Tuesday, January 19, 2010

Syngas to Diesel

At least one of the recipients of the Department of Energy renewable fuels and chemicals grants awarded in December 2009, plans on commercializing a proprietary process based in part on technology licensed from Rentech, Inc. (RTK: NYSE AMEX). Clearfuels Technology, Inc. (private) is getting $23.0 million from the EPA to produce renewable diesel and jet fuel from woody biomass at the company’s facility near Commerce City, Colorado. Clearfuels must come up with another $13.4 million in matching funds.

Rentech has been tapped to provide its Fischer-Tropsch (FT) diesel technology. Rentech already has a demonstration unit at the Commerce City site that is capable of producing 420 gallons of synthetic fuels and chemicals using the FT process. The FT process has been around for a while. It involves a catalyzed chemical reaction in which a mixture of carbon monoxide and hydrogen is converted into liquid hydrocarbons. The catalysts are based on iron and cobalt or nickel and the lesser-known ruthenium can also be used.

The original process was invented by two German researchers Franz Fischer and Hans Tropsch, working at the Kaiser Wilhelm Institute in the 1920s. They were granted U.S. patent protection in 1930. Both Germany and Japan made use of the process to make synthetic fuels during World War II. By the end of the war the two countries were producing as much as 125,000 gallons per day. Until recently only Shell and Sasol have commercialized the FT process to produce a variety of synthetic petroleum products.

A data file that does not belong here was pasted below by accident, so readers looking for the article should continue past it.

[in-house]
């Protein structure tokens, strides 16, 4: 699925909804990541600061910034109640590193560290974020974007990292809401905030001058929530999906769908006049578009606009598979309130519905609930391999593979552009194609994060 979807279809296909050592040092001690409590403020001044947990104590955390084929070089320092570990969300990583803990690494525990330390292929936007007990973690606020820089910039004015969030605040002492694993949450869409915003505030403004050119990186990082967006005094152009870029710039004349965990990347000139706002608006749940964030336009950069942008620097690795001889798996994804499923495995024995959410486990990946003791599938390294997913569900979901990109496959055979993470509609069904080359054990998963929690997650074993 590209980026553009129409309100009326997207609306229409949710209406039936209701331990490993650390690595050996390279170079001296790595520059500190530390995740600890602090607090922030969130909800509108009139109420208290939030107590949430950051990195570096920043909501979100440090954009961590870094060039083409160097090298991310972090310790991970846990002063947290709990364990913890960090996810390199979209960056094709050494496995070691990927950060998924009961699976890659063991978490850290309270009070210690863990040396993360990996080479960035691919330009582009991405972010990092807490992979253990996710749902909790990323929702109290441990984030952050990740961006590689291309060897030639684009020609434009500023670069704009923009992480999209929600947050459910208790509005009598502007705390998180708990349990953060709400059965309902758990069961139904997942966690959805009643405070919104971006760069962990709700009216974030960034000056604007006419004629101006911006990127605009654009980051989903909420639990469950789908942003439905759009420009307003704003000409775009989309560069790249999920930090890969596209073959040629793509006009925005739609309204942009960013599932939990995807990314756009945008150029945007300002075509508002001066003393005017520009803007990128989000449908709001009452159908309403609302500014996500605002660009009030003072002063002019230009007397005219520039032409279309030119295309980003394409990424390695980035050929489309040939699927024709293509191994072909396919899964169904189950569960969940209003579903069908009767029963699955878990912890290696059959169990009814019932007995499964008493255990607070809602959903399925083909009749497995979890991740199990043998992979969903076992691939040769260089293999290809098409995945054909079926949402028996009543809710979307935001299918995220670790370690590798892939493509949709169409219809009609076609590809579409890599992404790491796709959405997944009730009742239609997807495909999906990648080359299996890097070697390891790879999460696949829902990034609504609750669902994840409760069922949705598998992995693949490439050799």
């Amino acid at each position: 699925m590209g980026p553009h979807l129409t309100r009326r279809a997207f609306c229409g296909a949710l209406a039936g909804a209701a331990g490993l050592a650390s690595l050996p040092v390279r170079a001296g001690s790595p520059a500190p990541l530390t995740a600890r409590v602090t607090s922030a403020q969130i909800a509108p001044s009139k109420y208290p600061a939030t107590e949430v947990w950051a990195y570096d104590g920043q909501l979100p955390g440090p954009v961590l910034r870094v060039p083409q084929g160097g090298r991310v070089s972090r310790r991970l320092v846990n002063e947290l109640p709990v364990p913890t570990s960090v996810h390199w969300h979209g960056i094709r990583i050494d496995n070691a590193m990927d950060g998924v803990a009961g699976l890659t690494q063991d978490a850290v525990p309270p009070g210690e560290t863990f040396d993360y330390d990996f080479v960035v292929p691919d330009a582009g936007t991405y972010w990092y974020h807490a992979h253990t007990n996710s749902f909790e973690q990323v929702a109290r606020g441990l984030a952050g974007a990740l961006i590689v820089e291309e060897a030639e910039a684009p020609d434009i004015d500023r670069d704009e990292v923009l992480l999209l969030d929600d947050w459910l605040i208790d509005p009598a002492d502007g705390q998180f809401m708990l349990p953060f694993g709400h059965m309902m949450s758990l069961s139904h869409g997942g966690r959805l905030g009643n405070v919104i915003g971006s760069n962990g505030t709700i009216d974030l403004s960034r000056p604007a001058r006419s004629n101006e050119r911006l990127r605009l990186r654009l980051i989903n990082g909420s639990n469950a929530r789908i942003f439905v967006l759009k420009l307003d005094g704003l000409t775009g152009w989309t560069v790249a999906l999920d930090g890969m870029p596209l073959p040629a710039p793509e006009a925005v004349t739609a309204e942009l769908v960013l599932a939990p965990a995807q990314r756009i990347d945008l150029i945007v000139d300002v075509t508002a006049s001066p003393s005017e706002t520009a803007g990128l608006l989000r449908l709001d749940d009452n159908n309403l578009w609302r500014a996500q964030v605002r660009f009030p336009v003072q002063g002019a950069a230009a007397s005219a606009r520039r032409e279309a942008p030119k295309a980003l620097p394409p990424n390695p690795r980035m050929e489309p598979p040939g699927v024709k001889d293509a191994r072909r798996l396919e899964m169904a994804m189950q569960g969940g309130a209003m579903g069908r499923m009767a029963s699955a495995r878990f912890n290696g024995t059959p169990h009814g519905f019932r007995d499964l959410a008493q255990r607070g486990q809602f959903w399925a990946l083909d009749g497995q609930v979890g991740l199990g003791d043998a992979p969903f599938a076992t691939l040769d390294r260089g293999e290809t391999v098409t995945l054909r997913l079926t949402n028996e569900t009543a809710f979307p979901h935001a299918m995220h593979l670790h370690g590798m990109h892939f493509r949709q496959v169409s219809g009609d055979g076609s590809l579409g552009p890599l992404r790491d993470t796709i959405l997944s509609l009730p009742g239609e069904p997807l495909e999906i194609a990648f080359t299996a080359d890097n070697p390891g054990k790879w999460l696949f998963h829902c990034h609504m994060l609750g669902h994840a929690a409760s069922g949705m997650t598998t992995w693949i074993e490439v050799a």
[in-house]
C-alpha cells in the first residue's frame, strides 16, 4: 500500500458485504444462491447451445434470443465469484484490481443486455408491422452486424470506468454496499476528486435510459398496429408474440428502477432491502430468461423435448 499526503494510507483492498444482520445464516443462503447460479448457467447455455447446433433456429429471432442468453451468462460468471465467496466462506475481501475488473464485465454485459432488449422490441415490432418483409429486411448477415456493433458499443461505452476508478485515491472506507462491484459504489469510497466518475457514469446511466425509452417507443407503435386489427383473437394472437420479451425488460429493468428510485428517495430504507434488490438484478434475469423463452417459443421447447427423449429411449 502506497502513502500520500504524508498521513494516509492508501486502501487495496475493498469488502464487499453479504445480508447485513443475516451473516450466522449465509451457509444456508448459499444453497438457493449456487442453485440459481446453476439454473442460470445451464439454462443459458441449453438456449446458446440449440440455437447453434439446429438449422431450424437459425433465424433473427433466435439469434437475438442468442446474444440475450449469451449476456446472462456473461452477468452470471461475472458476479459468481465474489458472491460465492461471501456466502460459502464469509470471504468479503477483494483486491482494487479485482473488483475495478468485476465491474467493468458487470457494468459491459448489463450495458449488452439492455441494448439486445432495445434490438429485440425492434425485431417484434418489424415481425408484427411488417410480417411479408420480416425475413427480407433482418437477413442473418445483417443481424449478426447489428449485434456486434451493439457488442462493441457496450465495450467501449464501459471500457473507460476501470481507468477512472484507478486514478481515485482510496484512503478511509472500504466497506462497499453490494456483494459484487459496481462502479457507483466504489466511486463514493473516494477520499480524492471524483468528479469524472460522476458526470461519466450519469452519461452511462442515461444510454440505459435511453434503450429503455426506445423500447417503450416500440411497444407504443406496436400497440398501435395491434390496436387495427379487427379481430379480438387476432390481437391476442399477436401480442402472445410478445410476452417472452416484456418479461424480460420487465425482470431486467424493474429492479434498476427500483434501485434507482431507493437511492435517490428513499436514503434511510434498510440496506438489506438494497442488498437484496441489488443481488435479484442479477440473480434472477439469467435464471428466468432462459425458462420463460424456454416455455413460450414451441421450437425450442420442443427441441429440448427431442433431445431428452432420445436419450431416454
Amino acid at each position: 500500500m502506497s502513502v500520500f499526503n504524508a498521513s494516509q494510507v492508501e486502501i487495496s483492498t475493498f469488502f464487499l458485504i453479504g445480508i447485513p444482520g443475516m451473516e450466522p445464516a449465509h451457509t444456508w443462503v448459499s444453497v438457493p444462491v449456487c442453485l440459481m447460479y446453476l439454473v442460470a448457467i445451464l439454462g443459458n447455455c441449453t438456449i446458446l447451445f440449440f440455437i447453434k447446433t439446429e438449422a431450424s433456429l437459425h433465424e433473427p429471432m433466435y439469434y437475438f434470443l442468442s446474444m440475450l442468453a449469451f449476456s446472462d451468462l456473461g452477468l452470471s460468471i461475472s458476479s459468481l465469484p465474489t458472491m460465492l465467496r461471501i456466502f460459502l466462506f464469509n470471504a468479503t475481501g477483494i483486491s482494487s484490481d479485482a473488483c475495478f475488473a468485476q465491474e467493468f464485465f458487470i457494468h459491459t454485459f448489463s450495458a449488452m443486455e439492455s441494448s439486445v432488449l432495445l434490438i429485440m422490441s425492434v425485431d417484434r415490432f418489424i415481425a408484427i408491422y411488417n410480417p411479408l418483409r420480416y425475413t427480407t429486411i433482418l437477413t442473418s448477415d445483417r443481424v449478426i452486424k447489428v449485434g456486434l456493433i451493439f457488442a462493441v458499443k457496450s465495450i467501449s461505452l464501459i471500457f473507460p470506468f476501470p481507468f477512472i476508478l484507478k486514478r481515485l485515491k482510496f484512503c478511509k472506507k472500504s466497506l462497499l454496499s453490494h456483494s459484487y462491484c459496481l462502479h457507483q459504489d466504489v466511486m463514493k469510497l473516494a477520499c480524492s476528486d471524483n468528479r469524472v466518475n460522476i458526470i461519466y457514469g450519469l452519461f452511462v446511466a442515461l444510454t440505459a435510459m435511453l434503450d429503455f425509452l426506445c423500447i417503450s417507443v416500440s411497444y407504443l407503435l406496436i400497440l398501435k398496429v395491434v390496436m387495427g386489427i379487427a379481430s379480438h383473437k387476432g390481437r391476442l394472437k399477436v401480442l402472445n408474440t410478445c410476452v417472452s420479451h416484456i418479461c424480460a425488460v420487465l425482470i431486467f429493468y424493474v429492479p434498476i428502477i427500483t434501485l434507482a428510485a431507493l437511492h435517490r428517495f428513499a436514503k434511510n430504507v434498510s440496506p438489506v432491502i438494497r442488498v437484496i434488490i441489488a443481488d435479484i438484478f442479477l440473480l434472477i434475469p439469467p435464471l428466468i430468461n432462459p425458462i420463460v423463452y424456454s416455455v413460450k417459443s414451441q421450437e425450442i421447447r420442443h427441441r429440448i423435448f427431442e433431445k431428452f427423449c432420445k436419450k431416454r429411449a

With the scientific viability of the FT process well established, Clearfuel plans to make the list of commercial successes. The demonstration facility in Commerce City will leverage the Clearfuel’s High Efficiency Hydrothermal Reformer (HEHTR) technology to convert wood waste to syngas. Rentech’s FT process with then convert that syngas to renewable diesel. Once the demonstration facility is up and running, Clearfuel’s plans to open additional plants near feed stock sources such as sawmills and sugar mills, where wood waste or bagasse are readily available.

As a private company, Clearfuels is out of reach for most investors except qualified investors or venture capital. The alternative play on the FT process is Rentech. Rentech has produced a growing revenue stream, but has yet to reach profitability. We consider RTK shares as speculative and appropriate only for those investors with a high tolerance for risk and long-term investment horizon.

Neither the author of the Small Cap Strategist web log, Crystal Equity Research nor its affiliates have a beneficial interest in the companies mentioned herein.

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